Near-month natural gas futures backtracked 7.3 cents Wednesday to $7.667, but the wimpy finish revealed little about the rodeo ride that took place during the trading day. The contract bounced all over the charts, dipping to a low of $7.50 after the opening bell, suddenly jumping up to a high of $7.960 about two hours later and then collapsing back below $7.60.
"The market showed us quite a bit of indecision after [Tuesday's] major run higher," noted a Washington, D.C.-based broker. "We managed to make a new high, but didn't hold it and slipped off a bit.
"I think the fact that we didn't carve out more of the gains from [Tuesday] still leaves the bulls in control here, but there is some concern about the February forecast following next week," he noted. "Obviously tomorrow will be an important day to see if support holds."
Citigroup futures analyst Tim Evans agreed that there is uncertainty in the market about the weather outlook. A key factor is that the coldest weather is about to move out of the six- to 10-day forecast and into the one- to five-day forecast. "It's going to make the six to 10-day forecast look warmer. If you happen to be focusing on that time frame, it will make the outlook look weaker when it really has not changed all that much."
In the meantime, the coldest temperatures yet this season are about to arrive for much of the country. Physical gas demand is likely to be even higher next week. Storage withdrawals should continue to grow.
Evans said Frontier Weather calculated that heating degree days (HDD) for the Energy Information Administration (EIA) storage week last week totaled 209, which was slightly higher than the 197 HDDs during the prior week when the EIA reported a 179 Bcf withdrawal. Frontier Weather expects 215 HDDs this week and 238 HDDs for the week ending Feb. 9.
"Right now the week ending Feb. 9 is expected to be the coldest for the season. You have to look for storage withdrawals to be walking higher from that 179 Bcf we had last week [for the week ending Jan. 19]," said Evans.
Market forecasts for Thursday's storage report range from about a 170 Bcf to 220 Bcf withdrawal, with most expectations around 200 Bcf. Bentek Energy said it is expecting a 207 Bcf withdrawal. Global Insight's Jim Osten pegs the draw at 200 Bcf. Consultant Stephen Smith's crystal ball says 196 Bcf, and the ICAP storage options auction Wednesday evening settled on 215 Bcf.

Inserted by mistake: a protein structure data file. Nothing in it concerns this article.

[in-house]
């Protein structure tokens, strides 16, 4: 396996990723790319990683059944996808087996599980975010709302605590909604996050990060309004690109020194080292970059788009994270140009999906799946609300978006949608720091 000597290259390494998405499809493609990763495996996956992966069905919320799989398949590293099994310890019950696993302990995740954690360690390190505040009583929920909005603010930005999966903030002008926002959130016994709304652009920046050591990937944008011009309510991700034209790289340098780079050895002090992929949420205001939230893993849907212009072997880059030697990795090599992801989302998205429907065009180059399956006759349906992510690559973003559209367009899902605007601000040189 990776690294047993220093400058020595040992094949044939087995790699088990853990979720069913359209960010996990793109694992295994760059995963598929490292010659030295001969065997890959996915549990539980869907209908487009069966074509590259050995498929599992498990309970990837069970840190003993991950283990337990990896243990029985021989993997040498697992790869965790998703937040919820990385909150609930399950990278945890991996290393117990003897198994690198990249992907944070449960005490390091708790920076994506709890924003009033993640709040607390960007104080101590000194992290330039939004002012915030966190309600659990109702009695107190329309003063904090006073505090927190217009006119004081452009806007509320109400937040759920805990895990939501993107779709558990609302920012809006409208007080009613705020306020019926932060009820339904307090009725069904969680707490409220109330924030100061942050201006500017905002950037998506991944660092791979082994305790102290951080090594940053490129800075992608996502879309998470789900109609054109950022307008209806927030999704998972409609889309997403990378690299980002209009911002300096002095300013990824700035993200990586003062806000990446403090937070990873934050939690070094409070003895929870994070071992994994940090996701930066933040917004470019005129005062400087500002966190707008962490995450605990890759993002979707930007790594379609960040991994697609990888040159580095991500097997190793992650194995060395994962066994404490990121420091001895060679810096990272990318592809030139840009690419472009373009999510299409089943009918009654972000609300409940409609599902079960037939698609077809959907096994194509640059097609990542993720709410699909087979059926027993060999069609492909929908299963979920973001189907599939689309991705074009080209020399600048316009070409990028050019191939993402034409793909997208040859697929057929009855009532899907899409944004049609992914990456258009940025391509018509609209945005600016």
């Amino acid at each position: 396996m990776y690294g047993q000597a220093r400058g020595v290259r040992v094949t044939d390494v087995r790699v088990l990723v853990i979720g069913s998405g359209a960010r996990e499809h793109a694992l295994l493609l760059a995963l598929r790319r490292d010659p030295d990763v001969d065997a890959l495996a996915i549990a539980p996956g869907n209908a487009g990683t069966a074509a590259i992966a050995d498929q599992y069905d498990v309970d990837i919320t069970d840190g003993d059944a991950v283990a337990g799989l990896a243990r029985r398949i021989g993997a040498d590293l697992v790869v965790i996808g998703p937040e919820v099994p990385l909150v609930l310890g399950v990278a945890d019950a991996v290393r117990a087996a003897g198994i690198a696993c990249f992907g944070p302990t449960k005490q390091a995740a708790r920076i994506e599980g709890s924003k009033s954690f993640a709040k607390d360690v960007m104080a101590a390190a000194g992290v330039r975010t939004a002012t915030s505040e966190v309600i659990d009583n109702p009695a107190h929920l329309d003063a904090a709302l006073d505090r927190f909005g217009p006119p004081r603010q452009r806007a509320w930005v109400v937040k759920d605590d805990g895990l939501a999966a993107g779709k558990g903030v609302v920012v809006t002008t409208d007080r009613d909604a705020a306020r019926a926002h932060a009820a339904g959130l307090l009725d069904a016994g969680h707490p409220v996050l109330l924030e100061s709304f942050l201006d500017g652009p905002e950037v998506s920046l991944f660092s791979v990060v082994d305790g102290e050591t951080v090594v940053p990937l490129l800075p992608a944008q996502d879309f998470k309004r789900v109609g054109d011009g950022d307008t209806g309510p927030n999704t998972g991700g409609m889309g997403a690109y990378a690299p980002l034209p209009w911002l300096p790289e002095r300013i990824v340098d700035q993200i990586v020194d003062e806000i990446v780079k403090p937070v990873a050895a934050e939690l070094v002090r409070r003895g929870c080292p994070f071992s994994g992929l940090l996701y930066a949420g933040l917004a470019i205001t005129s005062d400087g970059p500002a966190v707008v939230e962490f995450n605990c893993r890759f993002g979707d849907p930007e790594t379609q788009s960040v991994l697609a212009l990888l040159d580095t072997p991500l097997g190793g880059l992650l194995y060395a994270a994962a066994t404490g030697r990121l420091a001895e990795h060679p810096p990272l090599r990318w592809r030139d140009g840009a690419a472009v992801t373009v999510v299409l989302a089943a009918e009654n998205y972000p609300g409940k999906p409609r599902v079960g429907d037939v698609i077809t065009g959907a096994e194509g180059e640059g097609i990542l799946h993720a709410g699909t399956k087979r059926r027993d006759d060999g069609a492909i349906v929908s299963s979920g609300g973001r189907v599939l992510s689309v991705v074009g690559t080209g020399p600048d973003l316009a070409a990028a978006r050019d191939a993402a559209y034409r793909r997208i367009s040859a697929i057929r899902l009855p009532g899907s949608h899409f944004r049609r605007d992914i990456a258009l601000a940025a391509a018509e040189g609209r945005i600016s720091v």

"It wouldn't surprise me if there is an echo of last week's sell-off tomorrow," said Evans. "Last week, we had a larger-than-expected storage withdrawal and we sold off about 25 cents. Let's say the number ends up being a little higher than expected but not dramatically so. We may see a 15-cent drop in the next 10 minutes and then it turns 30 cents higher. You thought it was going to be like last week, but guess what? It's not. This natural gas market is just an ornery rambunctious beast. I understand what rodeo bull riders go through."
Both Evans and the Washington, D.C. broker expect to see another price push to the upside. But there's uncertainty in the market about what will happen toward the second half of February when storage withdrawals begin to decline.
"I still think this has a desire to move higher," the broker added. "We're racking up some good degree days this week and should get even more next week, so that will give us several weeks of high storage numbers. The key will be if temperatures can stay below average through the end of February." He predicted that if extended forecasts start to show a significant warm-up, "we're probably looking to go back down and try to hold at $7. If we do get back to warmer-than-normal temperatures in late February, we would probably break down into the $6.50 area again."
With 2,757 Bcf of working gas in storage as of Jan. 19, a total of 1,508 Bcf needs to be withdrawn from storage over the next 10 weeks for working gas levels to break even with last year's record high season-ending level of 1,249 Bcf on April 1. That's an average weekly withdrawal requirement of 150.8 Bcf.
The average weekly storage decline over the same period over the last five years was 105.3 Bcf. Last year, the decline over the same period averaged only 79.9 Bcf/week.
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